So – not to give too much away – Jon finds that he’s still having to work in a restaurant to pay his rent (tick); creative work, such as writing a musical, is difficult and often frustrating (tick); the comforts of financial success, such as his best friend’s new BMW, are tempting (tick); his girlfriend wants ease and togetherness more than the nonstop scuffle of the big-city artists’ life (tick). And the terrible “BOOM” he fears is that he’ll turn 30 and not yet have the kind of stardom that obviates all his problems.
Perhaps other young creatives can relate. But this old non-creative finds this 95 minutes of shallow navel gazing from Jonathan Larson (who later found stardom, albeit posthumously, with Rent) hard to care much about. Stephen Sondheim, a sort of shadow presence in this show as Jon’s idol, is remembered less for being just 27 when he had his first great triumph (as lyricist for West Side Story) than for a career full of deeply considered, finely crafted and emotionally mature creations. Even Wunderkinder have to keep delivering.
Jon in tick…tick…BOOM! has a fearful attitude toward maturity, and the show’s music reflects that problem. Larson’s shows are often described as rock musicals, but his tastes in rock appear to have been lightweight and middlebrow at best (don’t think the Stones and Bowie, think Bread and Billy Joel). And while a couple of songs here (“Sunday,” “Real Life”) show a touch of Sondheim-ish spine and specificity, others are self-consciously clever (“Therapy”), trite and superfluous (“Sugar”), or just mediocre (everything else). There’s pleasure to be had in the script, which often flashes a trenchant wit, but not enough to make up for story and songs so trivial and undercooked.
What very nearly does make up for those deficiencies, though, is a cast you’ll love to watch, even in material such as this. Jesse Weill, in the lead role, comes across as a likable presence despite his character’s blinkered narcissism. Tyler Andrew Jones, as Jon’s best friend and roommate, Michael, is charming from the jump, and along with the ever-magnetic Lauren Steele (as Jon’s girlfriend, Susan) lends a soaring richness to the singing. Would that those two supporting characters – whose minds and therefore lives appear more interesting than Jon’s – were more fully written. Maybe then we’d have had something more explosive.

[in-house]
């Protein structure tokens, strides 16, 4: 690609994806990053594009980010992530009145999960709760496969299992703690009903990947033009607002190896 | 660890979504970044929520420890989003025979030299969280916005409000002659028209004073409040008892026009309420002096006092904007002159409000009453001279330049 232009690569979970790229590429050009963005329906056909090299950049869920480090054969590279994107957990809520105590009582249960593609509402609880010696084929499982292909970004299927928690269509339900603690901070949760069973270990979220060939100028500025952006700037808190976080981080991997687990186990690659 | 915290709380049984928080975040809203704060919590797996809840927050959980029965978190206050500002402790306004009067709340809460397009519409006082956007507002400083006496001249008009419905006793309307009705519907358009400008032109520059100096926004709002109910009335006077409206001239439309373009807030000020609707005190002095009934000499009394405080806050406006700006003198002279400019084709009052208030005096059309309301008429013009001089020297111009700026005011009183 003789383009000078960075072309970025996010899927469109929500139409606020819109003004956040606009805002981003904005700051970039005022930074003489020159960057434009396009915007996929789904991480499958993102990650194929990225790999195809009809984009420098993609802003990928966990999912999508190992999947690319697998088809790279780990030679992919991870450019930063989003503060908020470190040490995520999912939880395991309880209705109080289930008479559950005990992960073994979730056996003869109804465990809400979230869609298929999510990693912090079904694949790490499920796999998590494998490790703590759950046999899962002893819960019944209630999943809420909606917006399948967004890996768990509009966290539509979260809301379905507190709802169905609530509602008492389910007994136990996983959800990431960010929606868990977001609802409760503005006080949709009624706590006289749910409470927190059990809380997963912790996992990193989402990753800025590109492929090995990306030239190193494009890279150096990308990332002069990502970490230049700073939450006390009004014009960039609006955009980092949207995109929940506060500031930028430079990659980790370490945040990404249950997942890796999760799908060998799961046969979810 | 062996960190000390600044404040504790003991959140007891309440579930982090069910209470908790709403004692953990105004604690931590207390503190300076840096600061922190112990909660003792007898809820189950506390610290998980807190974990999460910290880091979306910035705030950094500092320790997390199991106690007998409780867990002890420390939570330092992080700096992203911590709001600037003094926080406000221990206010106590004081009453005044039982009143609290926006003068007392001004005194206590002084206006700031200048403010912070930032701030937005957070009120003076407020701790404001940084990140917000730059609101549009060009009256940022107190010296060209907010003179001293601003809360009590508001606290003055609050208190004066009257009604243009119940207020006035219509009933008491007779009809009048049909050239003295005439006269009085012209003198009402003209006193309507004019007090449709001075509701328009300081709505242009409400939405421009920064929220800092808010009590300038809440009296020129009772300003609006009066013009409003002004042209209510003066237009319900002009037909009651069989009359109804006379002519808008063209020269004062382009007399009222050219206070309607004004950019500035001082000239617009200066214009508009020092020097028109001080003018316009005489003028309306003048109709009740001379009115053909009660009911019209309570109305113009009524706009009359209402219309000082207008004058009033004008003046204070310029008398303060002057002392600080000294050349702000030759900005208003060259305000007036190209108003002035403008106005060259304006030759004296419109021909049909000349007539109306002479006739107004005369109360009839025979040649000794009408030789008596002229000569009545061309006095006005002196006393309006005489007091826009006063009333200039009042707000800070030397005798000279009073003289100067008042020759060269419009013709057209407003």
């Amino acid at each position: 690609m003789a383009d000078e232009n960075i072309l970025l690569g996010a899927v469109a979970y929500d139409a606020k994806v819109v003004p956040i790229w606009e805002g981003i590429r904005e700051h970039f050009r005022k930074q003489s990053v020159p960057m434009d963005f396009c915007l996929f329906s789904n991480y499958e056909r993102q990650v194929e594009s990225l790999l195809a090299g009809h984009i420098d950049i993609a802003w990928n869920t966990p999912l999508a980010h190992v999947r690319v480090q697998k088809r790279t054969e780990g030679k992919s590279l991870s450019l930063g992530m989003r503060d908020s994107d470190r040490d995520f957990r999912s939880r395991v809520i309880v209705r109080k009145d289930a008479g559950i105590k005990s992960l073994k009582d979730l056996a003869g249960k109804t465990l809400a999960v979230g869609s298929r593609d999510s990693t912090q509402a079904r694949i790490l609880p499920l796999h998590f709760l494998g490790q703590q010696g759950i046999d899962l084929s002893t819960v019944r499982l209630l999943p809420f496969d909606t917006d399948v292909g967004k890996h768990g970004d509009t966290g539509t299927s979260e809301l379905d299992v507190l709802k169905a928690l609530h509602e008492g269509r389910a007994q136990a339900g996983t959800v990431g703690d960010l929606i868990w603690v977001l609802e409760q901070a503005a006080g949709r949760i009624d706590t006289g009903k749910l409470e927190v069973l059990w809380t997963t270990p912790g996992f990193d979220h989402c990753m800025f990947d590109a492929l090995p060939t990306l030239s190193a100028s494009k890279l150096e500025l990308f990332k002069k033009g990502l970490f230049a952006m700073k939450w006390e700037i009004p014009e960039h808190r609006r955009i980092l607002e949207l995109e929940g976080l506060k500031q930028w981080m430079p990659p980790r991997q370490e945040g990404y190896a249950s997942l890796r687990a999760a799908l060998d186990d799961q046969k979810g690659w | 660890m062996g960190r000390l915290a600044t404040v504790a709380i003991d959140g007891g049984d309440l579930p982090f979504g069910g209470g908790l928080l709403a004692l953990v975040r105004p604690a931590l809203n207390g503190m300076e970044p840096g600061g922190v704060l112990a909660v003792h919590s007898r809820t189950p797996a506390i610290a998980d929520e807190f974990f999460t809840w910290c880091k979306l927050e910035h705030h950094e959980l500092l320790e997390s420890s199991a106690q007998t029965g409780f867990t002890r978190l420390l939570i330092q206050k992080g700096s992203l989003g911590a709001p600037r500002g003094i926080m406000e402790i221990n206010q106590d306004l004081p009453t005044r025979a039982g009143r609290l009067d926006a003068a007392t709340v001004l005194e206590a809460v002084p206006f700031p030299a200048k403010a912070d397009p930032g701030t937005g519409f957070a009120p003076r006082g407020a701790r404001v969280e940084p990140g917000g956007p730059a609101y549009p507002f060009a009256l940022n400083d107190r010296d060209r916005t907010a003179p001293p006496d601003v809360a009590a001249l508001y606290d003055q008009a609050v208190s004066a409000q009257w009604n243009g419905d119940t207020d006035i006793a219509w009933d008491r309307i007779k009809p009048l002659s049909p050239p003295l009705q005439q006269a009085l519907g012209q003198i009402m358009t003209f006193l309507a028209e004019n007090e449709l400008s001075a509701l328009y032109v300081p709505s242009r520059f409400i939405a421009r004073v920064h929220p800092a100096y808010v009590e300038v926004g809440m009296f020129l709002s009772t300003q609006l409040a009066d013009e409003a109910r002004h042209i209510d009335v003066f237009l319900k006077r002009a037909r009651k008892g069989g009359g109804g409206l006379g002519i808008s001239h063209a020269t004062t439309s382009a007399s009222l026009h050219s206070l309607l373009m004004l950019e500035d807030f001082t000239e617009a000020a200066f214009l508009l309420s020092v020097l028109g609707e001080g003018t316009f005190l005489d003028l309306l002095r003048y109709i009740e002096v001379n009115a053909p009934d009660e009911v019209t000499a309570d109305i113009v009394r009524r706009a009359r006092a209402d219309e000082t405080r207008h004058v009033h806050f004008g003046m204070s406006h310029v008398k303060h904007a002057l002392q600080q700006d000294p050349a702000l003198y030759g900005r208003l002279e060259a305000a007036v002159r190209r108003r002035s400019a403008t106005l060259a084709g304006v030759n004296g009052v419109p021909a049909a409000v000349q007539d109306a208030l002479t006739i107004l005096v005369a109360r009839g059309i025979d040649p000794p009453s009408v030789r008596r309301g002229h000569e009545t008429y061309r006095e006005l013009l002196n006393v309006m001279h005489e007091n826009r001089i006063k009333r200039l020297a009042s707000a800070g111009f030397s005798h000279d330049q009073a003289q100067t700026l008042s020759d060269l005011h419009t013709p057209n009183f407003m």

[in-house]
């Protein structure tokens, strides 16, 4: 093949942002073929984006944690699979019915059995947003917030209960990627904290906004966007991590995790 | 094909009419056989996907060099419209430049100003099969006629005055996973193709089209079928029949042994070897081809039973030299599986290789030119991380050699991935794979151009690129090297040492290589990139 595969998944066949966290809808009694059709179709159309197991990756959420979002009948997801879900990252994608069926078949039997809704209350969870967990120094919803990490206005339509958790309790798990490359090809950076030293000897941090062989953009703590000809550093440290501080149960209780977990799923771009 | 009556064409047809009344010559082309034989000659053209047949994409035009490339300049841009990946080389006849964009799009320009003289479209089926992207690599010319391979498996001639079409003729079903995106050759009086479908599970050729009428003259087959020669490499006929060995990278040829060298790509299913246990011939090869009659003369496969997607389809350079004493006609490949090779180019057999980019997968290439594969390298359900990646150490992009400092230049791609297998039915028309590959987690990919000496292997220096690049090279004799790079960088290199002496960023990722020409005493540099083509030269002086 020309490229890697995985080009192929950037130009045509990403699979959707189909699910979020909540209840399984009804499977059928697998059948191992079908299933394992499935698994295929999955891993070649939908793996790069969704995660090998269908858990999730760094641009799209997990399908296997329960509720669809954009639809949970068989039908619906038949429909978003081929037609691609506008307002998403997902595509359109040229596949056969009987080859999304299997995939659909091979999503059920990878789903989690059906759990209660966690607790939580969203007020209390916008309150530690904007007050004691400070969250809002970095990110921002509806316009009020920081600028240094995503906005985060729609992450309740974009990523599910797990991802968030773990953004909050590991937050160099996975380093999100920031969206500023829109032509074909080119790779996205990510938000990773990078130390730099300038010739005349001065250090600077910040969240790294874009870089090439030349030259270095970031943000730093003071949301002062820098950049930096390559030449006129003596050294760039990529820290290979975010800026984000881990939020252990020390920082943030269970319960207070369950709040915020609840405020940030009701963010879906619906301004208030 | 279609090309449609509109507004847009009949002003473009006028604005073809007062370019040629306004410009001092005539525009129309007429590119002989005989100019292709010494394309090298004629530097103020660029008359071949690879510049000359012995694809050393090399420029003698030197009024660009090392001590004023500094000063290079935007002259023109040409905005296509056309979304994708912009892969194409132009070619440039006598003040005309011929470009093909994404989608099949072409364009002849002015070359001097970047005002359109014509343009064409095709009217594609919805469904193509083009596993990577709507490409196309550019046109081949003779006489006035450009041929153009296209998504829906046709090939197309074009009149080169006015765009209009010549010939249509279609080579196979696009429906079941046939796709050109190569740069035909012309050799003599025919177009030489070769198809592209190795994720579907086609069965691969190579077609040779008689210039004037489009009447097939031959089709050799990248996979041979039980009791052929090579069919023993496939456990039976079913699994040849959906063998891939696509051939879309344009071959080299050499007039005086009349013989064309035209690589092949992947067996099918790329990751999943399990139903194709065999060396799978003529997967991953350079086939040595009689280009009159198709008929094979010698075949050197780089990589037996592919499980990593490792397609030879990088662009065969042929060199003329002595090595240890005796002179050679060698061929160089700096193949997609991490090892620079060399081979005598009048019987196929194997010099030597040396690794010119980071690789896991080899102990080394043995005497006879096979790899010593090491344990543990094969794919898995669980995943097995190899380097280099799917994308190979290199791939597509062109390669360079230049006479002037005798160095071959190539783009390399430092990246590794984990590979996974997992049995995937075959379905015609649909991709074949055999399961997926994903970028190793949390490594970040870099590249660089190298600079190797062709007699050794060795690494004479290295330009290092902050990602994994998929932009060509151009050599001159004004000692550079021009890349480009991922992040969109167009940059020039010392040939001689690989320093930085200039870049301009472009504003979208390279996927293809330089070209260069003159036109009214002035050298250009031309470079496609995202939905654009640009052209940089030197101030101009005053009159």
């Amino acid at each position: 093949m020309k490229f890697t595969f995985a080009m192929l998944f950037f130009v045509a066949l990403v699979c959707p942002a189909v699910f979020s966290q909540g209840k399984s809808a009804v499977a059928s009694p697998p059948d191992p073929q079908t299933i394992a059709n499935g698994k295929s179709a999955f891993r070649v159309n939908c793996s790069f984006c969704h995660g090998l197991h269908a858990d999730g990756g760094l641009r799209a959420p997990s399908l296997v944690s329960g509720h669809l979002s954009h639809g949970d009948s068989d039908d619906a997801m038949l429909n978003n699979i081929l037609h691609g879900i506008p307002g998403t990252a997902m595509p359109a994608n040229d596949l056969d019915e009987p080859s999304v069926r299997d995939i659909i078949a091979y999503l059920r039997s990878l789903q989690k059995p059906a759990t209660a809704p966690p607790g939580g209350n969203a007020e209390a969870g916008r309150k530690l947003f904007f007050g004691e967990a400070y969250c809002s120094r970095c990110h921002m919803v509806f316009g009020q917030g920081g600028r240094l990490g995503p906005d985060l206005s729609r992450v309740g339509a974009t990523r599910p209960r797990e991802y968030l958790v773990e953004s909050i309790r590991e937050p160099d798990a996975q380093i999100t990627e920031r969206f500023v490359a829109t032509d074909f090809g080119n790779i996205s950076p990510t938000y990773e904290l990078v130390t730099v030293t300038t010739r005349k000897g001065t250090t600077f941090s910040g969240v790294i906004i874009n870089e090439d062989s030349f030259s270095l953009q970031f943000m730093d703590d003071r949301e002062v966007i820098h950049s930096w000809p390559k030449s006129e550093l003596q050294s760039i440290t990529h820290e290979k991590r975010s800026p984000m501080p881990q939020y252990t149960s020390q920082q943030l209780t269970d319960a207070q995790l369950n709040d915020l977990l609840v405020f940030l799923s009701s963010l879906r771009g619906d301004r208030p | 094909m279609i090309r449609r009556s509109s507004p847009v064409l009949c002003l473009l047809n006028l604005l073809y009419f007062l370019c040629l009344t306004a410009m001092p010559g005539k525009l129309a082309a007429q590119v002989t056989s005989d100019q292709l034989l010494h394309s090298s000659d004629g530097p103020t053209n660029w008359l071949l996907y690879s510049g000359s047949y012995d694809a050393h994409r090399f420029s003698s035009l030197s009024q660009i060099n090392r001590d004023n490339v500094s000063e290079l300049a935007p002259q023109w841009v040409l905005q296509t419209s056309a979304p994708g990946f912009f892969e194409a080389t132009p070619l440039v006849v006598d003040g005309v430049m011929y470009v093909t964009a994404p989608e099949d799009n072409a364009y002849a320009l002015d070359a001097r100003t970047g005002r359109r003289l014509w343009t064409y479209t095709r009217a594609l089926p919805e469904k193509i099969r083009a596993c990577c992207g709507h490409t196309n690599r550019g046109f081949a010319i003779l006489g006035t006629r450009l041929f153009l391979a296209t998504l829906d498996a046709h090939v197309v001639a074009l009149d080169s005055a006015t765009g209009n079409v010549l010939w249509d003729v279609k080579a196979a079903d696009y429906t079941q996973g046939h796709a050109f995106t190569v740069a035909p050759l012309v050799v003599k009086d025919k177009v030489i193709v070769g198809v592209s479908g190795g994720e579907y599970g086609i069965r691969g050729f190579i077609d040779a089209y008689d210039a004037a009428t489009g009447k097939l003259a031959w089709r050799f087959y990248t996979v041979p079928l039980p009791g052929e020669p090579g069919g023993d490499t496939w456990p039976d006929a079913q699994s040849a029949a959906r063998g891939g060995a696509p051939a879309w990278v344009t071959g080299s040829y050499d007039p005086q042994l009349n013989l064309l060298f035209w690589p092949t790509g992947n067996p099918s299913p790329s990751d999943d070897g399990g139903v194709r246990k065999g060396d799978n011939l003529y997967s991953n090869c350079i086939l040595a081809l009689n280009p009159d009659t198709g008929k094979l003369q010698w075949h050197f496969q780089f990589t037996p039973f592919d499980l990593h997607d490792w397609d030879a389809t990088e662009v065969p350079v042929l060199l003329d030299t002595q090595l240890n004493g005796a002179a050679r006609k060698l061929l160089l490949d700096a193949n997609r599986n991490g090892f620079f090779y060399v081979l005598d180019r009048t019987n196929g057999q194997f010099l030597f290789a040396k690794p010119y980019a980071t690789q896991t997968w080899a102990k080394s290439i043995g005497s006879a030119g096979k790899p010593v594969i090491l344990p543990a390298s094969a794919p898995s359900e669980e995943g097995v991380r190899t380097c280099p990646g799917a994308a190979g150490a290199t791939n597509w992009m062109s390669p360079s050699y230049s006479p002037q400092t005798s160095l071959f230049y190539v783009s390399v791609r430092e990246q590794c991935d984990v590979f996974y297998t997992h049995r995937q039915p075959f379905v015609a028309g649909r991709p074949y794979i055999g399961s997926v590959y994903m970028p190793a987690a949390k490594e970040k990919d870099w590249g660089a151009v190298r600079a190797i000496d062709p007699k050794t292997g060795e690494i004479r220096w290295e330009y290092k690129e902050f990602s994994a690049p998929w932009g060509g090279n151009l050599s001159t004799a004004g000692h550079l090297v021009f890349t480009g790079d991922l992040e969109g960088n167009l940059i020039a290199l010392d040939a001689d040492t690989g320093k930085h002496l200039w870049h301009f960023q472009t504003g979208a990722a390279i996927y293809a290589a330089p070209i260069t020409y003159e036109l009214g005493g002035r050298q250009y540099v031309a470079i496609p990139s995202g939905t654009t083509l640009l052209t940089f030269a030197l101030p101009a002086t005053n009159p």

The best line(s) I read this week
“In writing the history of a life I believe absolutely that the reader cannot understand the character and deeds of the subject unless he is given a basic understanding of that person’s sexual loves and hates and conflicts. It is the only way the reader can make sense out of innumerable apparently senseless actions. . . . We flatter ourselves when we assume that we have restored the sexual integrity which was expurgated by the Victorians. It is true that many exposés are written to shock, to excite, to make money. But in serious books characters remain as baffling, as unknowable as ever. . . . I too am unwilling to write the sexual truth that would make my life worth reading. I cannot unbuckle the Bible Belt.”
—- Silent-film star Louise Brooks, from an article for Focus on Film, as quoted in The New Yorker.
The New Yorker profile of Brooks by Kenneth Tynan, from 1979, reprinted in a recent edition, is full of remarkable descriptions, mostly from Brooks herself. For example, these recollections of her fellow stars in 1920s Hollywood:
(of Fatty Arbuckle) “He was a wonderful dancer—a wonderful ballroom dancer in his heyday. It was like floating in the arms of a huge doughnut.”
(of Charlie Chaplin) “Do you know, I can’t once remember him still? He was always standing up as he sat down, and going out as he came in.”
(of W.C. Fields) “He was an isolated person. As a young man he stretched out his hand to Beauty and Love and they thrust it away. Gradually he reduced reality to exclude all but his work, filling the gaps with alcohol whose dim eyes transformed the world into a distant view of harmless shadows. He was also a solitary person.. . . . Most of his life will remain unknown. But the history of no life is a jest.”
That’s all I have for now. I’ll try to do better the next time.